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Parliamentary Questions

Question Without Notice No. 671 asked in the Legislative Council on 25 June 2019 by Hon Charles Smith

Minister responding: Hon D.J. Kelly
Parliament: 40 Session: 1

Answered on

WATER — PFAS TESTING

671. Hon CHARLES SMITH to the minister representing the Minister for Water:

I refer to PFAS water contamination widely reported in the Bullsbrook area.

(1) Why is the Water Corporation testing for PFAS chemicals in Perth's wastewater?

(2) What readings of PFAS were found in samples tested and what are the locations where PFAS chemicals were found?

(3) Has any testing for PFAS been conducted in mains scheme water?

(4) If yes to (3), where and what are the results?

Hon ALANNAH MacTIERNAN replied:

I thank the member for the question. The following information has been provided to me by the Minister for Water. I am sorry; I have not seen these answers before now.

(1) PFAS are considered to be emerging contaminants of concern. Following the release of the ''PFAS National Environmental Management Plan'' in 2018, which outlined guidelines for health, ecological and soil use for three PFAS compounds, the Water Corporation partnered with RMIT University, Melbourne Water and SA Water to better understand the levels of PFAS in wastewater.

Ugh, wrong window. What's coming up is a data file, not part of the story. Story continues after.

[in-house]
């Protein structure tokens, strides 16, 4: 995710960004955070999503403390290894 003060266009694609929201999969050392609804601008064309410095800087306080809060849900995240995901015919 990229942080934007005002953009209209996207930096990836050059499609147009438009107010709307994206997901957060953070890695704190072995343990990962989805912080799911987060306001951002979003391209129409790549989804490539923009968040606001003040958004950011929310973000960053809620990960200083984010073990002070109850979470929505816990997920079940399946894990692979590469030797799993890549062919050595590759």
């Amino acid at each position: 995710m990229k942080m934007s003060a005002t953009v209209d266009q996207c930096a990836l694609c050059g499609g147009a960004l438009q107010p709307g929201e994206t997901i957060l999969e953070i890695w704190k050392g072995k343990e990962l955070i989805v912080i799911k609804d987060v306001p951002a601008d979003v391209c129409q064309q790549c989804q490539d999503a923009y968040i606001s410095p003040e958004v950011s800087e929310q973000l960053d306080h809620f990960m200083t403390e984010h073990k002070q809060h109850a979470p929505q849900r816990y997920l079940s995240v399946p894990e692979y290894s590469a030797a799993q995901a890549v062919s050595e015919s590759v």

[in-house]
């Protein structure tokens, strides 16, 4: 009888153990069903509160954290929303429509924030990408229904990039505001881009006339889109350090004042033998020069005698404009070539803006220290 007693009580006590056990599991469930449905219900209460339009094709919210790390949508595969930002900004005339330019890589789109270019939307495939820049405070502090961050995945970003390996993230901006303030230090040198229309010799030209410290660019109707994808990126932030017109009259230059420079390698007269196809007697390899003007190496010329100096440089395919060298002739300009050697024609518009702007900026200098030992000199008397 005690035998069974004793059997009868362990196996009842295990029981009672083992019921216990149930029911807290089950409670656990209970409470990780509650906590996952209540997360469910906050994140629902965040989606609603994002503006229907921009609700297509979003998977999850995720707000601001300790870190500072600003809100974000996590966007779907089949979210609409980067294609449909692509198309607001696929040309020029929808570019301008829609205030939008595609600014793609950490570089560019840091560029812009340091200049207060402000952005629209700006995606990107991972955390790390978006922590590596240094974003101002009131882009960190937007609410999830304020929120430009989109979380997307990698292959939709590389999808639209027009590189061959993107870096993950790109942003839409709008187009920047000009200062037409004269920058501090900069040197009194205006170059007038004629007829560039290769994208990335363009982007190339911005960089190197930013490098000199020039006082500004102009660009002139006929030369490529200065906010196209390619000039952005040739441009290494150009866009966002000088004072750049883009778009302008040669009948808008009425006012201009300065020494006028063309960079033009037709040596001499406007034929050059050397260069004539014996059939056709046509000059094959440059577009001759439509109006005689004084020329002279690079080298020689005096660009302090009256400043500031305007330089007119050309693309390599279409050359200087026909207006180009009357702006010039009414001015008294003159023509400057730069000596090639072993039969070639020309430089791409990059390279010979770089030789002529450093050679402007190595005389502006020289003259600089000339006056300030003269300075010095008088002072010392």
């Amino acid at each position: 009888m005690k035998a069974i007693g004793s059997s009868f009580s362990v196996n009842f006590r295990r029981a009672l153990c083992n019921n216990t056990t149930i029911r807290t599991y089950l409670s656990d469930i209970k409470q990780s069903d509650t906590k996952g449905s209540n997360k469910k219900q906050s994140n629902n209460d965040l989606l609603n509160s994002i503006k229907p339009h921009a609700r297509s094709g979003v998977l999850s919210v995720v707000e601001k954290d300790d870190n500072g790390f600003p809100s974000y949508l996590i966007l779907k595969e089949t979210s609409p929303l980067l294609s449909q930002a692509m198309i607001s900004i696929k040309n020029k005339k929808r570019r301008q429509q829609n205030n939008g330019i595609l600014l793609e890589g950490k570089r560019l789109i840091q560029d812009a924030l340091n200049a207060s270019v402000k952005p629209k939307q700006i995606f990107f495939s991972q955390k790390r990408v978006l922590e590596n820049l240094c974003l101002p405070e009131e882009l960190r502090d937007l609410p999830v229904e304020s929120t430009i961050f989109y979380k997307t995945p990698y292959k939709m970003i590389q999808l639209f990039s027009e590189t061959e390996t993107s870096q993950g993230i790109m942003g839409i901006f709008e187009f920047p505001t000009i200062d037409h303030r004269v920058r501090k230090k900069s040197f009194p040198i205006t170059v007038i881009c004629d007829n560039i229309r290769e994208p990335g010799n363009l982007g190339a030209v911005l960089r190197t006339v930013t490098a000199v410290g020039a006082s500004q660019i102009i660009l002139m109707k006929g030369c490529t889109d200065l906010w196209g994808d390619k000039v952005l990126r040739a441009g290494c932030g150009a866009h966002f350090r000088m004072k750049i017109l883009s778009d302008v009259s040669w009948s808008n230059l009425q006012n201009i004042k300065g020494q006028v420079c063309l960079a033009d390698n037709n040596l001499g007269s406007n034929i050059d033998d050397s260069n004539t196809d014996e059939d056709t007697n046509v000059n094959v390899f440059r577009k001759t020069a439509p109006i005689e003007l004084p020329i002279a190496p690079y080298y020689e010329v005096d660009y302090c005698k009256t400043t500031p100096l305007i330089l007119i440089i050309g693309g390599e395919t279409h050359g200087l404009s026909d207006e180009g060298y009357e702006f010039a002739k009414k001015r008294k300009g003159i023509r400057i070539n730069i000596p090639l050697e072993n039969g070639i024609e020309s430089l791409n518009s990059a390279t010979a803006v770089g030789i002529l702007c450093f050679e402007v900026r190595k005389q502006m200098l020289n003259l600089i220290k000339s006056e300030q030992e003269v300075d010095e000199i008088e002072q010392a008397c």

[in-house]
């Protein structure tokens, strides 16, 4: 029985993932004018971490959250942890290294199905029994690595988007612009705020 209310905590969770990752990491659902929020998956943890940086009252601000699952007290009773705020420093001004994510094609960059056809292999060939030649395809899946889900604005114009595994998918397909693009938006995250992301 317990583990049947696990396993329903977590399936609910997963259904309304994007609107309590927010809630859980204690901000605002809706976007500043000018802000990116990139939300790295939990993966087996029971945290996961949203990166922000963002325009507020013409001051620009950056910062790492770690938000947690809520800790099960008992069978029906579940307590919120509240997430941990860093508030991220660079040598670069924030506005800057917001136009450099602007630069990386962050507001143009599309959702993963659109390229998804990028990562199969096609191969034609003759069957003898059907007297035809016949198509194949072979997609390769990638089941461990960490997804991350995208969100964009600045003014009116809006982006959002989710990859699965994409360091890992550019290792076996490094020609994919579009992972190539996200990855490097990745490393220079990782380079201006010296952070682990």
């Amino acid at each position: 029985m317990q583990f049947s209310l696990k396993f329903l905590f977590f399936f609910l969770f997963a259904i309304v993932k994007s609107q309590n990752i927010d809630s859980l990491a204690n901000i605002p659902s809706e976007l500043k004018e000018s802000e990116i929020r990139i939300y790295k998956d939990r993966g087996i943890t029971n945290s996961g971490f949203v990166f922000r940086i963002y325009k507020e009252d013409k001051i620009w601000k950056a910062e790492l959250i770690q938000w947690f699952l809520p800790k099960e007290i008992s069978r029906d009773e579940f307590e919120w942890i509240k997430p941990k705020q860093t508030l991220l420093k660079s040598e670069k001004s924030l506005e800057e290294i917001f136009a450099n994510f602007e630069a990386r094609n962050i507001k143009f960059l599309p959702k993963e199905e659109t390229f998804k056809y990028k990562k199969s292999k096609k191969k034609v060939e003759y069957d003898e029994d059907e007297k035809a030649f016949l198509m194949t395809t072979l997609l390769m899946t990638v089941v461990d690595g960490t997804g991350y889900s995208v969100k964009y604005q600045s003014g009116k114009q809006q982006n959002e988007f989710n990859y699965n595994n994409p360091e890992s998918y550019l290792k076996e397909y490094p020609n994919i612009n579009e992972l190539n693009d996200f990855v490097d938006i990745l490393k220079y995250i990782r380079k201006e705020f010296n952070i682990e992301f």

(2) All Water Corporation wastewater treatment plant final effluent results for PFAS were below the health guidelines. The levels of PFOS were slightly elevated above the NEMP levels for ecological protection for fresh and marine waters. The corporation has been in consultation with the Department of Water and Environmental Regulation and other water utilities, and these findings are consistent with tested wastewater across the country.

(3) In August 2018, the Australian drinking water guidelines were amended to incorporate two PFAS health-based guideline values. These are 0.07 micrograms per litre of PFOS and PFHxS, and 0.56 micrograms per litre of PFOA. The Water Corporation is sampling water sources through an evidence-based risk assessment approach, including a new monitoring program, targeted at 17 priority locations throughout Western Australia. This program commenced during 2018–19 and had the support of the Department of Health.

(4) Sixteen of the 17 water sources tested had no detections above the limit of detection for PFAS. The seventeenth site was Esperance. More information on those findings can be found at www.watercorporation.com.au/faults/water-quality/known-issues-or-concerns/pfas-and-esperance.